The result was that incomes of participants rose, in some cases by over 100%, because they went from having a minimum wage job to a high-paying position in a regulated profession that was in high demand within their local economy. They did this with the investment of Calgary business leaders who wanted to give those people the opportunity to realize their full potential and share their true inner genius with the local Calgary economy and with Canada in general.
This was essentially the merging of philanthropy and commercial lending to help promising new Canadians make a maximum contribution.
By the way, the default rate on these loans was less than 1%, which demonstrated that when we invest in an ambitious, hard-working newcomer to Canada, they will pay back the money and they will pay back the country for the rest of their lives because they are so grateful for the opportunity to be full participants in the Canadian economy.
There is a whole plethora of opportunities for us as Canadians to unleash the power and the genius of every single Canadian through the free market economy, which of course has been the most powerful tool in the history of humanity to fight poverty and lift up the standard of living of every single person.
I think of Mark Wafer, in the Toronto area, who has hired dozens of intellectually disabled young people to work at his Tim Hortons locations. He says he has done this strictly as a business decision because they are, by far, his best employees. He wants to work with governments in order to transition toward market-based employment where disabled Canadians are given the opportunity to make the same money, doing the same jobs, and making the same contributions as everybody else. This is the essence of unlocking the genius that is in each one of us, in each Canadian.
It is our role to, as legislators, as business leaders, as community activists, to continue to work together in order to see more of this happen. I encourage the government to remember that, as in this case, where the government has done exactly the right thing, it is not always necessary to create new bureaucracies and new programs, new costs, and new regulations. Sometimes free enterprise, itself, is the solution.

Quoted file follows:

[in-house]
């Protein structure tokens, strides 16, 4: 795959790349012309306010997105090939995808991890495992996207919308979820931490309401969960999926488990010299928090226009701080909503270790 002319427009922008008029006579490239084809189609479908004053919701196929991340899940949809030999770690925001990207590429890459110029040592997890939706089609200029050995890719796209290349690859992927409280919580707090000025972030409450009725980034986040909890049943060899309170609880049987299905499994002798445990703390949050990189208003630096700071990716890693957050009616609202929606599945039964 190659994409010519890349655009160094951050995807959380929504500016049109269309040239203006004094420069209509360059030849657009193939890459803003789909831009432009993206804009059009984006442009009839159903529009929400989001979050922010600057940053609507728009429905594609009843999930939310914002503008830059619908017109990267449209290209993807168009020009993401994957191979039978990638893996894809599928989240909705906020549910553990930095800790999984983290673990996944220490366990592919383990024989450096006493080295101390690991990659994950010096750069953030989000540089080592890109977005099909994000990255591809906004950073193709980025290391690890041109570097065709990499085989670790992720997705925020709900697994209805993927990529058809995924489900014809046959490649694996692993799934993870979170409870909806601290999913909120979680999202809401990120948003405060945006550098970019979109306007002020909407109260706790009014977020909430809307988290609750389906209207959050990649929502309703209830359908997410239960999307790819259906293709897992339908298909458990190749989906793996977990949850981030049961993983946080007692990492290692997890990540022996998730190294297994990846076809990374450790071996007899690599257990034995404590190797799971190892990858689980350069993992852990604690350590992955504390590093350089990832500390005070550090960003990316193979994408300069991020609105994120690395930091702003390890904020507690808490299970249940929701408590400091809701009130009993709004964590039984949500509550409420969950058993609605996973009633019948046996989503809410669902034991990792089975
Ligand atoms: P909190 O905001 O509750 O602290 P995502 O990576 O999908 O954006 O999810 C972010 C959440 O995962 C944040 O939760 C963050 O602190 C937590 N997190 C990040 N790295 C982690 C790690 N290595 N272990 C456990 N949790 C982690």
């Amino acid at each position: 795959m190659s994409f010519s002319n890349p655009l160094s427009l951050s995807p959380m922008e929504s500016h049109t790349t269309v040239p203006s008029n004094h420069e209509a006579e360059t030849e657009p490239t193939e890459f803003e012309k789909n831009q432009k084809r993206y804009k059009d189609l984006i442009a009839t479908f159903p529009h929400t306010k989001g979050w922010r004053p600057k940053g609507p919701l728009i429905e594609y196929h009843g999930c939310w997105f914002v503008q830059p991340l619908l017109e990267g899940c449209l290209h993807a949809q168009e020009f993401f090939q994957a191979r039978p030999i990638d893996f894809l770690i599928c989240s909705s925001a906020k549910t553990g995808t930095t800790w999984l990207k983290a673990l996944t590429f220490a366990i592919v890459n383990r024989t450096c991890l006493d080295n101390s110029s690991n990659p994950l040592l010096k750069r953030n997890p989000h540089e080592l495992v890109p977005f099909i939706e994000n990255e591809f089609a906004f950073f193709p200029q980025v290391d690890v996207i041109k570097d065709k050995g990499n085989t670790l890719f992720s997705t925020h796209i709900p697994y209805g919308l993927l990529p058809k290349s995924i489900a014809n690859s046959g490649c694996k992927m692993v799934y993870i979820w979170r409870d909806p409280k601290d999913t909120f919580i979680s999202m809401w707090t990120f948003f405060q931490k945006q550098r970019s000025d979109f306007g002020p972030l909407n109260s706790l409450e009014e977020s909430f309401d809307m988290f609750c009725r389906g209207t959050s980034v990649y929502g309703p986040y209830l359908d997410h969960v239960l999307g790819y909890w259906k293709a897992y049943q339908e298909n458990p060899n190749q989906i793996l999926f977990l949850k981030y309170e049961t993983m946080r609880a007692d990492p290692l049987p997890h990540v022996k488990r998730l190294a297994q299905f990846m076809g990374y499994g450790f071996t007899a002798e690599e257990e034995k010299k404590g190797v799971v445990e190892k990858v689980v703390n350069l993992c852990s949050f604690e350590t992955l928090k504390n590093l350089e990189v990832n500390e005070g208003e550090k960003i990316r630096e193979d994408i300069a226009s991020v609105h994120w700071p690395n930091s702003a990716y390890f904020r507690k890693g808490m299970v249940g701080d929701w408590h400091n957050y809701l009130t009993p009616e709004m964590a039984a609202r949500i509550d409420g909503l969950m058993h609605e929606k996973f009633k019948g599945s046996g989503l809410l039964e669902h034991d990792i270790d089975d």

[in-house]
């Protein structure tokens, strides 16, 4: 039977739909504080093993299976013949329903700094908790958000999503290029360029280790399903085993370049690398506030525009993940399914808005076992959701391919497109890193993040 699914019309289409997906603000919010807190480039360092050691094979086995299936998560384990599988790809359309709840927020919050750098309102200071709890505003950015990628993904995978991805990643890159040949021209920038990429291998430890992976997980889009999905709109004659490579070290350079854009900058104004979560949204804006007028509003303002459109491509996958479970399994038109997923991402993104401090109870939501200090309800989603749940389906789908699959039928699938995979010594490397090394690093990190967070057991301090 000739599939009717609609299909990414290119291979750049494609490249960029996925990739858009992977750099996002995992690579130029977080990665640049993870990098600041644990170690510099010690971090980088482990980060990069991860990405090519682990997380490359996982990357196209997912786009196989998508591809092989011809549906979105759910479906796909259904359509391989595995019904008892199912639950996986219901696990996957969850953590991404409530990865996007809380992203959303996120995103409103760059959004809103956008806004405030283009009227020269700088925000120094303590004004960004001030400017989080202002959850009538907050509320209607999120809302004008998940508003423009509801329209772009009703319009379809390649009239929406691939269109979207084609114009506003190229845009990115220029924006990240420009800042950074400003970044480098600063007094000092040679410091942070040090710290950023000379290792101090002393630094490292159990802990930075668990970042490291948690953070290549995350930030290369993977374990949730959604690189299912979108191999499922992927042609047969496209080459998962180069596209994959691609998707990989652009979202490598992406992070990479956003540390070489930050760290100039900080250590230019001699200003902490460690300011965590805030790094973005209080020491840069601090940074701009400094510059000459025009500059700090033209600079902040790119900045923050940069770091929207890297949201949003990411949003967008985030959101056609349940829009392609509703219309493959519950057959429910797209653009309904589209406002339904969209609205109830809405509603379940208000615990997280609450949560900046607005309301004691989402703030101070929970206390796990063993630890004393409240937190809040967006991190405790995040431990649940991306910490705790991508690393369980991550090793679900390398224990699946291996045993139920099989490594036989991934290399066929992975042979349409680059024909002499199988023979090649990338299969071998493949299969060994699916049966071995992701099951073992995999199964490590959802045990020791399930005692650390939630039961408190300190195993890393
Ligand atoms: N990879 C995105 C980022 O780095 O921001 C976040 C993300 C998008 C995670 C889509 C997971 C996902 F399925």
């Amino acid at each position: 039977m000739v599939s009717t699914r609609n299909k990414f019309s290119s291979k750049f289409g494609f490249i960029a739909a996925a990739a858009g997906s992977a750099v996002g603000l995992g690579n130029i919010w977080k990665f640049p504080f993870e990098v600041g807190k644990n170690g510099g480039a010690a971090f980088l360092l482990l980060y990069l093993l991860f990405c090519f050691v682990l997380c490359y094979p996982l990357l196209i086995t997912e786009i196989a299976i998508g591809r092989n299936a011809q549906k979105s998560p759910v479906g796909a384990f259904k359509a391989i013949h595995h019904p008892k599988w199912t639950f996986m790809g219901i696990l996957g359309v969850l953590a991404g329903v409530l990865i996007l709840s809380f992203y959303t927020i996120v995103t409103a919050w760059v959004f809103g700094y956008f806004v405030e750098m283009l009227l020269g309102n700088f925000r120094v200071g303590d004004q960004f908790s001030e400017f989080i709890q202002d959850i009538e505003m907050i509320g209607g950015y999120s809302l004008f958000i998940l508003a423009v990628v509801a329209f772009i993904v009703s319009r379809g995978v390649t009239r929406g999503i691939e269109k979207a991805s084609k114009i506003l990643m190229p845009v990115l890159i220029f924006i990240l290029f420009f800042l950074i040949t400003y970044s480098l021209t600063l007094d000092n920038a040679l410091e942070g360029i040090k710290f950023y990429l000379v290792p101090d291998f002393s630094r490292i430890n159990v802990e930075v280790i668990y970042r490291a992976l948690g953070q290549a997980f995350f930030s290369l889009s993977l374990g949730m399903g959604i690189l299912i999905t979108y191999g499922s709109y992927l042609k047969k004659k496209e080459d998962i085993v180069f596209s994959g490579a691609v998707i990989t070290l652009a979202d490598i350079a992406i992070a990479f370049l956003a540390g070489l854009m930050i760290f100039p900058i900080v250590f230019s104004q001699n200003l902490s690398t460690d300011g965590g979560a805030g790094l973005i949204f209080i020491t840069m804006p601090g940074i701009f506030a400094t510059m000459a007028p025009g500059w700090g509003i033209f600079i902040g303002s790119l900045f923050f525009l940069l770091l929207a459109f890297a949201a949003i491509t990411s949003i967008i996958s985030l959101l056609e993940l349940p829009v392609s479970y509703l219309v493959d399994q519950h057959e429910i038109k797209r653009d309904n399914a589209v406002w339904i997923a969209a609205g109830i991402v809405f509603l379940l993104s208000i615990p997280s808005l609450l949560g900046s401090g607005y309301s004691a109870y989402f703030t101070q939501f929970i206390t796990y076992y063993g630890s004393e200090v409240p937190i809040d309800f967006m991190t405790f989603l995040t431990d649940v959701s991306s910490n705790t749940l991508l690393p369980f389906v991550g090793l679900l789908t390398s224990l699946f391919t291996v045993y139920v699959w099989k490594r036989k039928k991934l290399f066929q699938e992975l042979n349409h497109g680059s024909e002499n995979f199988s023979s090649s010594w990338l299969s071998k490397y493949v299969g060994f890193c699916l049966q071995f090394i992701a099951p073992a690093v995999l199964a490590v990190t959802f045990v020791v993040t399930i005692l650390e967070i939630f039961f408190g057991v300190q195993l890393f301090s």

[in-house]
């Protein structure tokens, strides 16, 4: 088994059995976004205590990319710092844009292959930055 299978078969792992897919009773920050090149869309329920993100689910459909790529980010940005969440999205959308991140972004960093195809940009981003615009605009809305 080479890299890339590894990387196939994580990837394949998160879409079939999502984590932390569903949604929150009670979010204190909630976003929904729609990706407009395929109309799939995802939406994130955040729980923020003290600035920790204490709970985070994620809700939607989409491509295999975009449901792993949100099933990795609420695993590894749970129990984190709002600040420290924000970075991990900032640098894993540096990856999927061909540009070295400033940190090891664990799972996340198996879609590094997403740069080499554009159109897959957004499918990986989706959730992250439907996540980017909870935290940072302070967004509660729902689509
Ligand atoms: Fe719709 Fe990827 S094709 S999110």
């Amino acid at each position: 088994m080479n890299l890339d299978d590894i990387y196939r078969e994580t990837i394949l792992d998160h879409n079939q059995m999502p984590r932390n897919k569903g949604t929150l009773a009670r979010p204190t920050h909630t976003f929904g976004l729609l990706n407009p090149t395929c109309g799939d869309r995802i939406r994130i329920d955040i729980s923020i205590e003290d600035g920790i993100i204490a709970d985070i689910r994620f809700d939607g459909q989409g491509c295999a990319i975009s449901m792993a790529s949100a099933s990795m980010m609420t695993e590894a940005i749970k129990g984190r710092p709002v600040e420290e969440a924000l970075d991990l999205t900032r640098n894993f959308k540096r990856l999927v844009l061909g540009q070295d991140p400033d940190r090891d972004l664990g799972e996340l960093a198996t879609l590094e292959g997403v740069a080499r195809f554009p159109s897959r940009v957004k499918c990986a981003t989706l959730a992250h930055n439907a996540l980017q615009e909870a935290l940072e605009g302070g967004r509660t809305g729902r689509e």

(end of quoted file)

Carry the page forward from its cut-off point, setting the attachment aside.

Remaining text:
I hope that over the course of this term in office, I can work with members of the government in order to realize that vision for visually impaired Canadians, for disabled Canadians, for new Canadians, for every Canadian who wants to make the maximum contribution to this country and realize their full potential as part of our economy.
Mr. Speaker, that really disappoints me. Friday was the 14th year that I have spent in this House. I came here with a variety of different experiences. I worked on behalf of persons with disabilities at Community Living Mississauga and then at the Association For Persons With Physical Disabilities. I was also a board member at the CNIB.
I can say that the member for would add significantly to this debate. Although I have served in occupations and positions that helped support people with disabilities, as well as being a board volunteer, that does not do justice to those who have to live with young people and help grow them through a society that is inaccessible in many ways. I am saddened to hear that we did not have unanimous consent on that issue alone, given the fact that his voice would be empowering. It would be part of what we are trying to achieve, which is to have other nations support this bill, as we still do not have full support to accomplish that. That type of testimony would add value, substance, and help us put a case forward to deliver this. Unless we can get those supporting factions and countries to agree upon this, nothing will change. I am saddened by that.
Hopefully, we will see better days in the House than moments like this, as it takes away from the sincerity of trying to get something accomplished in a bipartisan way and demeans all of us with respect to the causes we seek here.
This is an important bill, and the member for took carriage of it in the past. We have also had Peggy Nash, the former member for Parkdale—High Park from our party, who brought forward a motion which stated:
|| That, in the opinion of the House, the government should immediately sign and ratify the Marrakesh Treaty to Facilitate Access to Published Works for Persons Who are Blind, Visually Impaired, or Otherwise Print Disabled.
I know that the current member for is taking up this challenge as well for persons with disabilities.
It is important to note that one of my heroes with respect to this battle was my late grandmother Marion Masse, who lived to over aged 90. She had to have her knees replaced. She had macular degeneration. Despite all of that, although she lost her vision, except for shadows at the end, she still won the bowling tournament for her rest home and was very much an active person. She was involved in creating the low vision for the blind group, an organization in Windsor and Essex County, that worked on issues that many of us would perceive as mundane, yet are truly important for social, economic, and cultural integration. One of the projects it worked on was menus being printed in large print or braille to assist people when they would go out to eat to read the menu. Also, it was about the fact that they could go to safe places where they could be with their friends. They knew that the customer service they would receive was supportive and understanding. It was part of a culture where their disabilities were not pointed out and barriers were not created.